gree of poverty: Garrett et al. (1994) found that as the income-to-needs ratio increased, the quality of the home environment increased. Moreover, the severity of the impact of socioeconomic status (SES) on the child’s development appears to be highly responsive to the number of risk factors that characterize the home environment; poverty alone would predict an impact far smaller than poverty in the context of a single-parent home with low parental education and maternal depression (Sameroff, 1989).


The preschool period is a time when the environment in which children develop can contribute to large differences in language and literacy skills. Before children can actually read, they generally acquire some sense of the purposes and mechanics of the reading enterprise. For some children, opportunities to learn about reading are many, and for others, they are few (McCormick and Mason, 1986). Those who can identify letters and are familiar with the concept and purpose of print are considered “reading ready” (National Research Council, 1998). Reading readiness at school entry is highly correlated with reading ability in the primary grades (Hammill and McNutt, 1980; Scarborough, 1998).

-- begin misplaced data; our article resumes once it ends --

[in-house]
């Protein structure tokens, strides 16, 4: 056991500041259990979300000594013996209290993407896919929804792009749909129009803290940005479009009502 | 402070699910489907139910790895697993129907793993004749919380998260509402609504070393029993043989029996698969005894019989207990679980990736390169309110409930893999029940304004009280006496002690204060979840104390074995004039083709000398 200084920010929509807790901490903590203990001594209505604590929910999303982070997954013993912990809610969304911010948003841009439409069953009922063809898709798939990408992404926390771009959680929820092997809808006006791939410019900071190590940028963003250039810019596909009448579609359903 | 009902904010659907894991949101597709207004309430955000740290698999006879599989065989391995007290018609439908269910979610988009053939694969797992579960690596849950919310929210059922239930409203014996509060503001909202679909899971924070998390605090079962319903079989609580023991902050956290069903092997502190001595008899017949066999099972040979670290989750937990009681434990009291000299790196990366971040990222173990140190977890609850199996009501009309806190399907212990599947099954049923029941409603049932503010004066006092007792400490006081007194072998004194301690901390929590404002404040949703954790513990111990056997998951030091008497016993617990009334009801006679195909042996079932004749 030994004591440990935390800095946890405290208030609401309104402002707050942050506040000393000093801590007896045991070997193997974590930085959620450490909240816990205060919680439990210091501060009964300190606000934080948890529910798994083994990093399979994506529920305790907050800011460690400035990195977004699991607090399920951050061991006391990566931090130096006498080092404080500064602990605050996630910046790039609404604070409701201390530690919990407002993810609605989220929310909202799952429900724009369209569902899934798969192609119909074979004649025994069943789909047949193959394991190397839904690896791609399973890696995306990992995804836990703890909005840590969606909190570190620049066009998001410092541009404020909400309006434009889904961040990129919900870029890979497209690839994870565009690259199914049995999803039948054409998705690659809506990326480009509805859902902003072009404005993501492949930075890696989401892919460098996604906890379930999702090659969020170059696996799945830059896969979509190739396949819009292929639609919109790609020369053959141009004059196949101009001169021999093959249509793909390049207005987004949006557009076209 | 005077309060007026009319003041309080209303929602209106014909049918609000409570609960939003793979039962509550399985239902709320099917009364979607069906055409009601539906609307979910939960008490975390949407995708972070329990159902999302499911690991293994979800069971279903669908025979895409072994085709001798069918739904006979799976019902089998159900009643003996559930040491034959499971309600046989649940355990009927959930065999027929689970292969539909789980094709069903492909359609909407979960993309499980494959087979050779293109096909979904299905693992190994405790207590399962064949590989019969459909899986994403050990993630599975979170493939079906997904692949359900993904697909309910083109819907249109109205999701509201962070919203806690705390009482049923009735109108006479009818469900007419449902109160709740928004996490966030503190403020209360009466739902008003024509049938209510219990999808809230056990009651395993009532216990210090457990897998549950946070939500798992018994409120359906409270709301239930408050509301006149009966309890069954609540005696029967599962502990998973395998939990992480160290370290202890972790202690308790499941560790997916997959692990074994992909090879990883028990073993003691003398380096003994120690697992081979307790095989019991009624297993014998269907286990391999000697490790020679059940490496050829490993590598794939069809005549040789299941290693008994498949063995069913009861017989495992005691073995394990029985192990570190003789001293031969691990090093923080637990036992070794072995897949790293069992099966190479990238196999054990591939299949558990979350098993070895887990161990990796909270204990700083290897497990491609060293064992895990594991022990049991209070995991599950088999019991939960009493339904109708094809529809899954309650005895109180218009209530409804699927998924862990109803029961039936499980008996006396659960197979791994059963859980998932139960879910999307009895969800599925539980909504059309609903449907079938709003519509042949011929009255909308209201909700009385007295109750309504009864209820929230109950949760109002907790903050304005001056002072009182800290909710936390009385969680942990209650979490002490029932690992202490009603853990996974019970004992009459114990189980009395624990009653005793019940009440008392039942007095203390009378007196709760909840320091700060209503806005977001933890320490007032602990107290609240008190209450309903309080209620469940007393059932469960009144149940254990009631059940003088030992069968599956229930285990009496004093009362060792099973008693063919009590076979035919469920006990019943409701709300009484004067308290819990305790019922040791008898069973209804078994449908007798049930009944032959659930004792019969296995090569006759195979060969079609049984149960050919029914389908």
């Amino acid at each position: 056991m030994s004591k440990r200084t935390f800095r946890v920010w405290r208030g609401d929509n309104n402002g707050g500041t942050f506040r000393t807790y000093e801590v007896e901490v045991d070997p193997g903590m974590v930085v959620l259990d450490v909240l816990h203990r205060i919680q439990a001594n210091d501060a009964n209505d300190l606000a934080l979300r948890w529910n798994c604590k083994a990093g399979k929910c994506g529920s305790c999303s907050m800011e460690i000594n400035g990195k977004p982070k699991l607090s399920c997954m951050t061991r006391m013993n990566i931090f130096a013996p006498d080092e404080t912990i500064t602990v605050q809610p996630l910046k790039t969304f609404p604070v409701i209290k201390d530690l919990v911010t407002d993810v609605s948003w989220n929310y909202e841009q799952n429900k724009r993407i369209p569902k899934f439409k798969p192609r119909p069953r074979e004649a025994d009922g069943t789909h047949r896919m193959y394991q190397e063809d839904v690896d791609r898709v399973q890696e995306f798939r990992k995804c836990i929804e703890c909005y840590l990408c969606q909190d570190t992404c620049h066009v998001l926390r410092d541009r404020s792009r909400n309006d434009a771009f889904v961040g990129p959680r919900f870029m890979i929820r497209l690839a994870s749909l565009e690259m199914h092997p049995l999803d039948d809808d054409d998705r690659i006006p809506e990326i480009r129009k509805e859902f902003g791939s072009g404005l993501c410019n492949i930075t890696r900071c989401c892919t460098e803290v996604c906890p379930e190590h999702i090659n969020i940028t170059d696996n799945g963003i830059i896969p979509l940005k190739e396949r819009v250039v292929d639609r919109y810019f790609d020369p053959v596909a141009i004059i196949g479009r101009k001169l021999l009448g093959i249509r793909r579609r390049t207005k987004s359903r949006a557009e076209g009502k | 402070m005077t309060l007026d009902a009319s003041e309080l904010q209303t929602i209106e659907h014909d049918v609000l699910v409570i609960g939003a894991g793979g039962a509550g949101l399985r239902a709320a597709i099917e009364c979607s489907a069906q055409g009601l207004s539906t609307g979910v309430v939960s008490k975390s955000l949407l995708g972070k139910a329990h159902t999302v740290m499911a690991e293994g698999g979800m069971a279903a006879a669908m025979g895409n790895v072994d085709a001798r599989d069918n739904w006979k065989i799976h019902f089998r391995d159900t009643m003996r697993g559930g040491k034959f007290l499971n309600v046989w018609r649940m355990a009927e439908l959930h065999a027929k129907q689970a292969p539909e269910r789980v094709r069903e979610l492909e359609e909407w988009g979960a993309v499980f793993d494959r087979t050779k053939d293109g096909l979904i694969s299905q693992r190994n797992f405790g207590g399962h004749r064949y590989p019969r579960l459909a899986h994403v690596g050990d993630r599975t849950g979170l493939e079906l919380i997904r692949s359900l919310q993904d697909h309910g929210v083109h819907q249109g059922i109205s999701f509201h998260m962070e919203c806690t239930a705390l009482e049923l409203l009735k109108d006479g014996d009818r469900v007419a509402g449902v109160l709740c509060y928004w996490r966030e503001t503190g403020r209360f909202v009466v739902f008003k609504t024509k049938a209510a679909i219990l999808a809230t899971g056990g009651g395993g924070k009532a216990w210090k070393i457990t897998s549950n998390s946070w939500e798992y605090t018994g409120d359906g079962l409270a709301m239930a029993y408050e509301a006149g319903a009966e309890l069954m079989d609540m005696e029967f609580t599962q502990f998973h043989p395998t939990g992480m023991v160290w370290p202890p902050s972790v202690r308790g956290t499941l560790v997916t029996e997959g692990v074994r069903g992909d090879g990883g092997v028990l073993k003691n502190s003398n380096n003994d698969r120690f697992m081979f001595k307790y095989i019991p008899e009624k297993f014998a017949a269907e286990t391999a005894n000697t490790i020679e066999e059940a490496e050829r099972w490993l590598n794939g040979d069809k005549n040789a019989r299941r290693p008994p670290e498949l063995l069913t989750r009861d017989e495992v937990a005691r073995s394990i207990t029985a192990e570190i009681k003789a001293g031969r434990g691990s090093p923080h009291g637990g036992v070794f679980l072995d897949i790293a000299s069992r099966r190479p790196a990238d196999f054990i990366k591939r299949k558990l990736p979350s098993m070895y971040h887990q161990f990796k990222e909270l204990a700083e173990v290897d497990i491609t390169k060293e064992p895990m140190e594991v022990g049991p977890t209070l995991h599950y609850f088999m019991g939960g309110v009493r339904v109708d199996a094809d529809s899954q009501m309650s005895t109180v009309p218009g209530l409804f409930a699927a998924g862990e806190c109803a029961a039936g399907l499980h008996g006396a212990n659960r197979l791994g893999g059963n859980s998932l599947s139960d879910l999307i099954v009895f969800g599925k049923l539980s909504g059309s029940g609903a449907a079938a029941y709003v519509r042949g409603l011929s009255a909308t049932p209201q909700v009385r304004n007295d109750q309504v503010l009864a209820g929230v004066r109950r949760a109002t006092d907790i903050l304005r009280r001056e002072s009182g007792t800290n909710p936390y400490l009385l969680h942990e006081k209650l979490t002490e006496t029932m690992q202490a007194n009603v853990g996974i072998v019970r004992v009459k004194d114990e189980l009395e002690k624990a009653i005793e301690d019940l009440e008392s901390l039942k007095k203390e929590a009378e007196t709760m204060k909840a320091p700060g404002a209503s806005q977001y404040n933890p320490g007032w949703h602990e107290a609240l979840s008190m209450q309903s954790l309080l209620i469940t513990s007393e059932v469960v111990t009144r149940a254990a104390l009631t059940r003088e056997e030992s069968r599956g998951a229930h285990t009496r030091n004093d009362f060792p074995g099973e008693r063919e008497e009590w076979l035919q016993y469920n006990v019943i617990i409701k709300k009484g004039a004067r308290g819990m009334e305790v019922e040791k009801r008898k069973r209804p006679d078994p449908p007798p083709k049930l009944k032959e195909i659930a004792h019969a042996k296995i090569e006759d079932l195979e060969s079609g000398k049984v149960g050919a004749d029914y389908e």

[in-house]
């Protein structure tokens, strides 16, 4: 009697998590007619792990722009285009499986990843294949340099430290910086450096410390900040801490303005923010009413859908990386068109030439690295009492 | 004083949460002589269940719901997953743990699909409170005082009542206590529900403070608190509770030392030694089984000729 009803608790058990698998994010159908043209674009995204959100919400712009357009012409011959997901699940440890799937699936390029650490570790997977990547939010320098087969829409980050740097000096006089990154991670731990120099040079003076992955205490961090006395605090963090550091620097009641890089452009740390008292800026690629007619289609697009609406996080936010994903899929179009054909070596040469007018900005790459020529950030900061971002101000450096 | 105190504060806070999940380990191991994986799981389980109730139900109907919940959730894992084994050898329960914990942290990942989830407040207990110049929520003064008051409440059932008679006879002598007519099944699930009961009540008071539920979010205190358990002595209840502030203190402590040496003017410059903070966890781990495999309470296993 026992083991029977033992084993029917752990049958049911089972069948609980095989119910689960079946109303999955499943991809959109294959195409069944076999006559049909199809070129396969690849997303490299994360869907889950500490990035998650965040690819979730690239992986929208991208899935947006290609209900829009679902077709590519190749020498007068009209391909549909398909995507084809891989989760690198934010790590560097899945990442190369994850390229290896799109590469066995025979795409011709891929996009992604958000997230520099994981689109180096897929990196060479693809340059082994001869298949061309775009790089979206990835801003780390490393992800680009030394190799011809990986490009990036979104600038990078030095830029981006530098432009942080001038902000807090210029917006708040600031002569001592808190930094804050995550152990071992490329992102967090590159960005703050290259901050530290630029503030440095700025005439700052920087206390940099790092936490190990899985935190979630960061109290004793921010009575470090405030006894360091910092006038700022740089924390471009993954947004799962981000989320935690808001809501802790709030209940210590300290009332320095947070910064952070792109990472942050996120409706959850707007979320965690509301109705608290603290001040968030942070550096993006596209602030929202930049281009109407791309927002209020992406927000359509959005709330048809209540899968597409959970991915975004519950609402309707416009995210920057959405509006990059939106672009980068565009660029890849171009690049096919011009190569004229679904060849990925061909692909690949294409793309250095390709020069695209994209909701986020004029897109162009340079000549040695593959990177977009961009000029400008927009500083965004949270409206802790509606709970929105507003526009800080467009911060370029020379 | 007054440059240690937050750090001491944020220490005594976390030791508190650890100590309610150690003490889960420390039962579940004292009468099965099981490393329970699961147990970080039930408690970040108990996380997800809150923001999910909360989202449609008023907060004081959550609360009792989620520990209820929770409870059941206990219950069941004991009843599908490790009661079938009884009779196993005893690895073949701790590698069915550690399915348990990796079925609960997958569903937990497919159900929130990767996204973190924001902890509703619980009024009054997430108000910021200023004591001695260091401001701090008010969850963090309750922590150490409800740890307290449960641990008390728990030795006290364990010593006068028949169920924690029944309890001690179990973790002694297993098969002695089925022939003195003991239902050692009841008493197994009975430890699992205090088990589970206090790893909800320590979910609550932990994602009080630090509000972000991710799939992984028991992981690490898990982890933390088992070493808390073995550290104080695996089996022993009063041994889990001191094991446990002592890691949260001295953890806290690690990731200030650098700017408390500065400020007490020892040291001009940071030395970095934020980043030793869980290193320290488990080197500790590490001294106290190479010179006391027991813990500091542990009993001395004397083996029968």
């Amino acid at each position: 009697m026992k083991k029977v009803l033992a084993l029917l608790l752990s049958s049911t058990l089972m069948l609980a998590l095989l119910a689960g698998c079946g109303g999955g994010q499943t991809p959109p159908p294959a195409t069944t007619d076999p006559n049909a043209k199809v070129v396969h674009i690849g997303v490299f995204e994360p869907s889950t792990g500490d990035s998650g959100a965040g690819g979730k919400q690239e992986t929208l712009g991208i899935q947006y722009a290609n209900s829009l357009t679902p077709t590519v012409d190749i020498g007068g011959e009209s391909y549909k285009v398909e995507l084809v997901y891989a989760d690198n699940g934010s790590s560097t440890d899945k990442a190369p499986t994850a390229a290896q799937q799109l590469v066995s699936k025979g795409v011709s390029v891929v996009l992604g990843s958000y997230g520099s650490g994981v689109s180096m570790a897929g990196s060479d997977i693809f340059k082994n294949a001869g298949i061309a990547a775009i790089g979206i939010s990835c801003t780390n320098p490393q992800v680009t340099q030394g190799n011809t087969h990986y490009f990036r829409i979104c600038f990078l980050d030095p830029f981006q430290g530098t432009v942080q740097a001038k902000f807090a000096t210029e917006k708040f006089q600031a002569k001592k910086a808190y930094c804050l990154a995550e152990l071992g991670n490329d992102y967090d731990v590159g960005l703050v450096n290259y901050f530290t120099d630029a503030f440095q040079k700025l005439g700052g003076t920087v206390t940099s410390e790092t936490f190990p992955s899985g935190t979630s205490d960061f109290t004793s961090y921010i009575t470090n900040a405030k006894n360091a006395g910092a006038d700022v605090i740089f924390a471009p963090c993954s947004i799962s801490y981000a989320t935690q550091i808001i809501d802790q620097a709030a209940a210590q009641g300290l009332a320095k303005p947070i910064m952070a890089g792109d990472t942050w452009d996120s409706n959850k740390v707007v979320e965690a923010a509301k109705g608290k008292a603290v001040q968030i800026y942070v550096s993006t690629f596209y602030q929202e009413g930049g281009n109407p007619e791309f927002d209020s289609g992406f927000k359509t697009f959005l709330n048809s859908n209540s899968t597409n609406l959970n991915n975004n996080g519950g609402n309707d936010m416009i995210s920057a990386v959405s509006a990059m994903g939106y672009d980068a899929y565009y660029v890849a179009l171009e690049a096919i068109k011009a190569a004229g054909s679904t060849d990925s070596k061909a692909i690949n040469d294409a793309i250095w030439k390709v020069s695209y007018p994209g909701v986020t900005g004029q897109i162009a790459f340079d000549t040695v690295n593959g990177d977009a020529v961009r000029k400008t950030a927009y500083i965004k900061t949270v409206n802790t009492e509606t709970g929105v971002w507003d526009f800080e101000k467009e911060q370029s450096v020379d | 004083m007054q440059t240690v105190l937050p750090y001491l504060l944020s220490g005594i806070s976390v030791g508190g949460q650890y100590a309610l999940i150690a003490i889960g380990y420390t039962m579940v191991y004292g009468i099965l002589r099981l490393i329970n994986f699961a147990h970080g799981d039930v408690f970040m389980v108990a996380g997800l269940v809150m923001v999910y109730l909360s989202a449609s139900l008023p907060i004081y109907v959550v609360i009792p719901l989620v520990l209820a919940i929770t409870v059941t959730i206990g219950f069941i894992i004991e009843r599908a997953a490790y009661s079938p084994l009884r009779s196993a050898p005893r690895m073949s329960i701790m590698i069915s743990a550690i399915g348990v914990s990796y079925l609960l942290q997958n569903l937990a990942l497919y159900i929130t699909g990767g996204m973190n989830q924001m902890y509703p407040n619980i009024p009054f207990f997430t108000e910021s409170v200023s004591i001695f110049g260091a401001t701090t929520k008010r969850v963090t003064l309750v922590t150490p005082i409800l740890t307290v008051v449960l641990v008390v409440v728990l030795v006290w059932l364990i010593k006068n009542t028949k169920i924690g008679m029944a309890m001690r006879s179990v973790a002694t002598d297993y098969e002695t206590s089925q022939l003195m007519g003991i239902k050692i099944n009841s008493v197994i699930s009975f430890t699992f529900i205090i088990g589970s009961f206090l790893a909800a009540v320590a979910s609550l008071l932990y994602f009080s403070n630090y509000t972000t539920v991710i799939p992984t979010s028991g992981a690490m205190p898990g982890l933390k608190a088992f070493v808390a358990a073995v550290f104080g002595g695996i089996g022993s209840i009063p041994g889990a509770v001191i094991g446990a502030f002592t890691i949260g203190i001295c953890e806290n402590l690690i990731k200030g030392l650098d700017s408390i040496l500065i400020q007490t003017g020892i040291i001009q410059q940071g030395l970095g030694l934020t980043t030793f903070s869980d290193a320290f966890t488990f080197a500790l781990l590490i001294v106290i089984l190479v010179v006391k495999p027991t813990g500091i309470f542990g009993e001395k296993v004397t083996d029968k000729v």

The National Center for Education Statistics recently published the results of a survey of America’s kindergarten class of 1998–99 (National Center for Education Statistics, 2000). The survey recorded the number of first-time-to-kindergarten children with literacy skills that are prerequisites to learning to read: knowing that print reads left to right, knowing where to go when a line of print ends, and knowing where the story ends. The results: 37 percent of first-time kindergartners could do all three of these skills, but 18 percent could do none of the three (Table 3–1). As they enter kindergarten, 66 percent of children recognize their letters, 29 percent recognize beginning sounds in words, and 17 percent recognize ending sounds (Table 3–2).

Several factors, including gender and age, affect test results. Girls perform better than boys in the test, and the age of the student at first entry matters. The latter variable in particular suggests that normal developmental processes are at work in the development of literacy skills. But environmental factors are clearly

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